HENRY COUNTY, Ga. — A metro Atlanta family didn't know if their son would ever walk again.
Now, the 15-year-old high school football player briefly paralyzed during a game is finally able to describe the moments leading up to his injuries.
"It was like nerve pain," Eric Clark recalled. "Like the sense of touch would make the whole body feel like a stabbing pain."
That's how Clark described the first two injuries he sustained while playing football. That one was during practice. The next injury - two days later during a football game - was more severe.
"It was a straight shot, so I went in with my head down - like this," he recounted. "And right when I hit him, my whole body went dead, and I fell on my face and I couldn't move at all."
His parents, Katrice and Willie Clark, were on the way to the game when they got the call to meet the EMS crew at Grady Memorial Hospital.
"I'm really trying to gather my thoughts on how am I going to get to Grady, because this is my baby," Willie Clark remembered.
When the Clarks arrived at the hospital, they found out that their son was paralyzed.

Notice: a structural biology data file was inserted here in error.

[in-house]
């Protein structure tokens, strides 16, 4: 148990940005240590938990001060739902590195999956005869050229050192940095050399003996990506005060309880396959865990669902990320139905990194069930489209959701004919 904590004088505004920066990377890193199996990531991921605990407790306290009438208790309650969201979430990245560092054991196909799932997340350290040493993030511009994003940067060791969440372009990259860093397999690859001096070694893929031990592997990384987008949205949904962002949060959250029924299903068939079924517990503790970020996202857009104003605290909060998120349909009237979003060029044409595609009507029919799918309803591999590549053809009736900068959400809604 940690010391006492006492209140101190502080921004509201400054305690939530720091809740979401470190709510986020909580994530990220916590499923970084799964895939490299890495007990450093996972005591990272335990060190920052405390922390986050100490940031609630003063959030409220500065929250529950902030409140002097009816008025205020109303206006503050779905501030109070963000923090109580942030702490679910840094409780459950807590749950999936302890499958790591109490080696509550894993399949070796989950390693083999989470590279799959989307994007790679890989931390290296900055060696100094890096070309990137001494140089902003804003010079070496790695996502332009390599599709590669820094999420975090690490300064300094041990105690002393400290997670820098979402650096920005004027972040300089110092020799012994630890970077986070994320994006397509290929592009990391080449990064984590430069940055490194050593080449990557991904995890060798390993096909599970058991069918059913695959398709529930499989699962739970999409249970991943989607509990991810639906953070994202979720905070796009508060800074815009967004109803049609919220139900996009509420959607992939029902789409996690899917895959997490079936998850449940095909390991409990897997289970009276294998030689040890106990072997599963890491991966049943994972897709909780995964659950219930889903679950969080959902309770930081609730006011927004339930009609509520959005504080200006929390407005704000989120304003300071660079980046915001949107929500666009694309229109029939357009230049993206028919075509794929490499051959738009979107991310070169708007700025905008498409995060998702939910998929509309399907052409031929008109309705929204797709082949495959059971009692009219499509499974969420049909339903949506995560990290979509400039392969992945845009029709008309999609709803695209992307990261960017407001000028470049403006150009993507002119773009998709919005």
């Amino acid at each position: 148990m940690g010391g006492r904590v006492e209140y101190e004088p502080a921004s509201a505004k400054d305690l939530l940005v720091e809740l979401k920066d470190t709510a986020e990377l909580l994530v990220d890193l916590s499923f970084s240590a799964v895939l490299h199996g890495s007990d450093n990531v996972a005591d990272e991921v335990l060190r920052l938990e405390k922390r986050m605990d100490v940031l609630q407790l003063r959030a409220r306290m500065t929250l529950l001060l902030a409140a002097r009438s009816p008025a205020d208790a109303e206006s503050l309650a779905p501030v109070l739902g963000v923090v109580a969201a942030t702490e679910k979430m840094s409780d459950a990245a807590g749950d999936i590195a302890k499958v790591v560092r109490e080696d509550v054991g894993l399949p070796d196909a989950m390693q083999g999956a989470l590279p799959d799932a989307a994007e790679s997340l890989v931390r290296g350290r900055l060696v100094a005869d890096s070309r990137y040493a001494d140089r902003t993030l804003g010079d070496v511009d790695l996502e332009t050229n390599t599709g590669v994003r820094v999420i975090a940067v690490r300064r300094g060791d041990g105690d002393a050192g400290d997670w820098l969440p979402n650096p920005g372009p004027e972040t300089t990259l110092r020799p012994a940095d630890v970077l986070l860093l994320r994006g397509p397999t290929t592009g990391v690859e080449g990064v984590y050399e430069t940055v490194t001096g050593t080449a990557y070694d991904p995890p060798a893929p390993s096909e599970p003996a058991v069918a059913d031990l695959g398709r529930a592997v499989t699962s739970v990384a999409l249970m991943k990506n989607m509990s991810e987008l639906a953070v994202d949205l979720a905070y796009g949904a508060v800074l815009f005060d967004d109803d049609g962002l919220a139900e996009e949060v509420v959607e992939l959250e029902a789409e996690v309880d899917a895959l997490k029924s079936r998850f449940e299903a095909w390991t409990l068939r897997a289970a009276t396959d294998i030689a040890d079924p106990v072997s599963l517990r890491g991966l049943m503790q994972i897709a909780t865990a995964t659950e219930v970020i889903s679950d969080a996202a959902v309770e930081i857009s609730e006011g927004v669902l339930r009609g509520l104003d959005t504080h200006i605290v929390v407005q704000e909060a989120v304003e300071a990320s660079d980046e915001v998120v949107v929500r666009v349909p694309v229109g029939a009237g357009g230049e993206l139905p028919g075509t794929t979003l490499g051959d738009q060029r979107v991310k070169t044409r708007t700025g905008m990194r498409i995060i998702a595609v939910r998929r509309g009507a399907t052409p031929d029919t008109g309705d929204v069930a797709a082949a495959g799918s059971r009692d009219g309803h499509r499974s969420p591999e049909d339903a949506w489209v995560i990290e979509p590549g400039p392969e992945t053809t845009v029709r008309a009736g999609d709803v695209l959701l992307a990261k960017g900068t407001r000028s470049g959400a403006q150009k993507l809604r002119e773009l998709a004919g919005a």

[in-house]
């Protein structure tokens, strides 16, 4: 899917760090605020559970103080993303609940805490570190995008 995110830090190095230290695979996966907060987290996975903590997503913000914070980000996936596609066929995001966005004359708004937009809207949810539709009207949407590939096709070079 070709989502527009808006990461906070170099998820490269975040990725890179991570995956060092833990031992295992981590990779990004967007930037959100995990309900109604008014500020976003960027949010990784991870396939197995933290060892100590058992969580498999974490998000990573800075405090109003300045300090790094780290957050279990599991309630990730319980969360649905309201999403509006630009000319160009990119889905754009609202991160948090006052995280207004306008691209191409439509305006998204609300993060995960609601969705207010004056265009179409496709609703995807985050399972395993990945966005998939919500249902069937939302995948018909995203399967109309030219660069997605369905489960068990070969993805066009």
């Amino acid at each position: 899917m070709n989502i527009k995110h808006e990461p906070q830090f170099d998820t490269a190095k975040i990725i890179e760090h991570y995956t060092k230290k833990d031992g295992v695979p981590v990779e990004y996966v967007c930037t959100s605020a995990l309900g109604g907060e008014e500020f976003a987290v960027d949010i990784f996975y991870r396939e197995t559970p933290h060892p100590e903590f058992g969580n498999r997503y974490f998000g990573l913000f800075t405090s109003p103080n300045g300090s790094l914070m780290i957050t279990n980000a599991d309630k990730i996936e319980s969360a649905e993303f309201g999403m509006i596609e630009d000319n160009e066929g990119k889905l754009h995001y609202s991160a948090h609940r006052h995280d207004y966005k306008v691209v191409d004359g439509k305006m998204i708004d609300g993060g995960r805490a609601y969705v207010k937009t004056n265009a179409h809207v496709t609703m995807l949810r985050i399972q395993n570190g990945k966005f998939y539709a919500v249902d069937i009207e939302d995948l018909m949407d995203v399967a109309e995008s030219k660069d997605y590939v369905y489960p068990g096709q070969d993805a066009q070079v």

Clark's family and their attorney held a news conference on Tuesday afternoon.
The teen was paralyzed, but now, he can move around on a limited basis with the help of a walker. However, the 15-year-old still needs six hours of rehabilitation a day. The family's attorney, Lashonda Rogers, said the injury was entirely preventable.
She claimed the coaching staff at Hampton High School did two things wrong. The first thing, she said, was that they did not follow concussion protocol after Clark's first injury during practice back in August.
"We are alleging that had the proper concussion protocol been followed, Eric would not have been allowed to participate in the game two days later, until he was cleared by a medical professional," Rogers said.
The attorney also alleged that the school did not report the initial injury on the school's parent portal right after it happened on Aug. 27, and just posted the injury two days ago.
She said the second failure - practicing drills that are illegal.
"You have a certain distance that you can not start a play from, and they did not abide by those rules," she accused.
The attorney explained that the coaches should have kept the distance between the two players running at each other closer together, based on the players' ages. Clark also said the player he had to run against was much bigger than him.
The family has not filed an official lawsuit. They hope to avoid that. But they are asking for a settlement to pay for the insurmountable medical bills - as explained on their GoFundMe Page.
11Alive reached out to the Georgia High School Association to find out the state's official concussion protocol, as well as what drills are prohibited.
We'll update this story when we hear back. As for the school district, they are not commenting on what could become a lawsuit. But they do say they are committed to student safety.